PY - 2016/1

Y1 - 2016/1

N2 - OBJECTIVE: The consumption of an agrarian diet is associated with a reduced risk for many diseases associated with a 'Westernised' lifestyle. Studies suggest that diet affects the gut microbiota, which subsequently influences the metabolome, thereby connecting diet, microbiota and health. However, the degree to which diet influences the composition of the gut microbiota is controversial. Murine models and studies comparing the gut microbiota in humans residing in agrarian versus Western societies suggest that the influence is large. To separate global environmental influences from dietary influences, we characterised the gut microbiota and the host metabolome of individuals consuming an agrarian diet in Western society.DESIGN AND RESULTS: Using 16S rRNA-tagged sequencing as well as plasma and urinary metabolomic platforms, we compared measures of dietary intake, gut microbiota composition and the plasma metabolome between healthy human vegans and omnivores, sampled in an urban USA environment. Plasma metabolome of vegans differed markedly from omnivores but the gut microbiota was surprisingly similar. Unlike prior studies of individuals living in agrarian societies, higher consumption of fermentable substrate in vegans was not associated with higher levels of faecal short chain fatty acids, a finding confirmed in a 10-day controlled feeding experiment. Similarly, the proportion of vegans capable of producing equol, a soy-based gut microbiota metabolite, was less than that was reported in Asian societies despite the high consumption of soy-based products.CONCLUSIONS: Evidently, residence in globally distinct societies helps determine the composition of the gut microbiota that, in turn, influences the production of diet-dependent gut microbial metabolites.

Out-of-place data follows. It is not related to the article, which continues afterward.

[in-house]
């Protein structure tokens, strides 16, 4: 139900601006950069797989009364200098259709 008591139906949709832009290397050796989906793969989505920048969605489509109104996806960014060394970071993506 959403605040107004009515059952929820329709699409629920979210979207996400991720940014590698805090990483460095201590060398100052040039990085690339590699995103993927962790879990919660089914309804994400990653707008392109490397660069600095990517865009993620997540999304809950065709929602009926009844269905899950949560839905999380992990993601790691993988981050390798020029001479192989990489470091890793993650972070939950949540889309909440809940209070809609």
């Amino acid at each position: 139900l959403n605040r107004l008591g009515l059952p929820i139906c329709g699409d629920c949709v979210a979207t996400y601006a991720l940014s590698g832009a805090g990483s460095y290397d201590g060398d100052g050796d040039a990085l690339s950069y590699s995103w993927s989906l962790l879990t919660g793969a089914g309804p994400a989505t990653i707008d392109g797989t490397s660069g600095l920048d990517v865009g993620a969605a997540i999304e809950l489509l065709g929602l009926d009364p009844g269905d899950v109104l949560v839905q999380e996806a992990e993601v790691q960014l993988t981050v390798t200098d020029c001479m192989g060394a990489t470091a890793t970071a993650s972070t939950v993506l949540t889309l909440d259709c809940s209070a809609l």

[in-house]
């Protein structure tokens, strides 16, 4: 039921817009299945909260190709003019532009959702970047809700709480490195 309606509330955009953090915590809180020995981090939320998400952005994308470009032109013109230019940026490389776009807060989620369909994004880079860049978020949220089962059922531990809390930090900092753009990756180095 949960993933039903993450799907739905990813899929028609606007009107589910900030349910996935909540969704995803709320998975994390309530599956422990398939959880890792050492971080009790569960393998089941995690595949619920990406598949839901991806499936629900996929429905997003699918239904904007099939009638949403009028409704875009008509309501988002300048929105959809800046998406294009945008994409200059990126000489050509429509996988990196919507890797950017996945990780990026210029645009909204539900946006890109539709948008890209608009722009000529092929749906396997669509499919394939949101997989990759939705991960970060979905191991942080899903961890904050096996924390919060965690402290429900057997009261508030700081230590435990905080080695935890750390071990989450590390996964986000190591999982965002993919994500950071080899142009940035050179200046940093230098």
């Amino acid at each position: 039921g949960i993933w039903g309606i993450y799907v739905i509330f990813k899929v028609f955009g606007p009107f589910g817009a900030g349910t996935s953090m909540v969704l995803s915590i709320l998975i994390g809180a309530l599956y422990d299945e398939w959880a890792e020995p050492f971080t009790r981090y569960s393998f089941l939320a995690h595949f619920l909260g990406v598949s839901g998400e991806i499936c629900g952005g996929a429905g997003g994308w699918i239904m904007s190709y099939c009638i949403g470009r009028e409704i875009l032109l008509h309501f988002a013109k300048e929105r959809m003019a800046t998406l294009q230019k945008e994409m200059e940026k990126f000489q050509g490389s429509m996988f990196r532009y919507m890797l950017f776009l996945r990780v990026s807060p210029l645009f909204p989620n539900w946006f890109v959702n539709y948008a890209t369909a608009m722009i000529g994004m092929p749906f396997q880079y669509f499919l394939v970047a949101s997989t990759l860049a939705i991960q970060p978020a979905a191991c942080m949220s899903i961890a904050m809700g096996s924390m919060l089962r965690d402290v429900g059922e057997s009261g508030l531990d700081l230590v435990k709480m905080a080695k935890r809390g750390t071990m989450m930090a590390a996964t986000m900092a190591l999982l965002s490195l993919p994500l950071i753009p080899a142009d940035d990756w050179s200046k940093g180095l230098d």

AB - OBJECTIVE: The consumption of an agrarian diet is associated with a reduced risk for many diseases associated with a 'Westernised' lifestyle. Studies suggest that diet affects the gut microbiota, which subsequently influences the metabolome, thereby connecting diet, microbiota and health. However, the degree to which diet influences the composition of the gut microbiota is controversial. Murine models and studies comparing the gut microbiota in humans residing in agrarian versus Western societies suggest that the influence is large. To separate global environmental influences from dietary influences, we characterised the gut microbiota and the host metabolome of individuals consuming an agrarian diet in Western society.DESIGN AND RESULTS: Using 16S rRNA-tagged sequencing as well as plasma and urinary metabolomic platforms, we compared measures of dietary intake, gut microbiota composition and the plasma metabolome between healthy human vegans and omnivores, sampled in an urban USA environment. Plasma metabolome of vegans differed markedly from omnivores but the gut microbiota was surprisingly similar. Unlike prior studies of individuals living in agrarian societies, higher consumption of fermentable substrate in vegans was not associated with higher levels of faecal short chain fatty acids, a finding confirmed in a 10-day controlled feeding experiment. Similarly, the proportion of vegans capable of producing equol, a soy-based gut microbiota metabolite, was less than that was reported in Asian societies despite the high consumption of soy-based products.CONCLUSIONS: Evidently, residence in globally distinct societies helps determine the composition of the gut microbiota that, in turn, influences the production of diet-dependent gut microbial metabolites.

U2 - 10.1136/gutjnl-2014-308209

DO - 10.1136/gutjnl-2014-308209

M3 - Article

VL - 65

SP - 63

EP - 72

JO - Gut

JF - Gut

SN - 0017-5749

IS - 1

ER -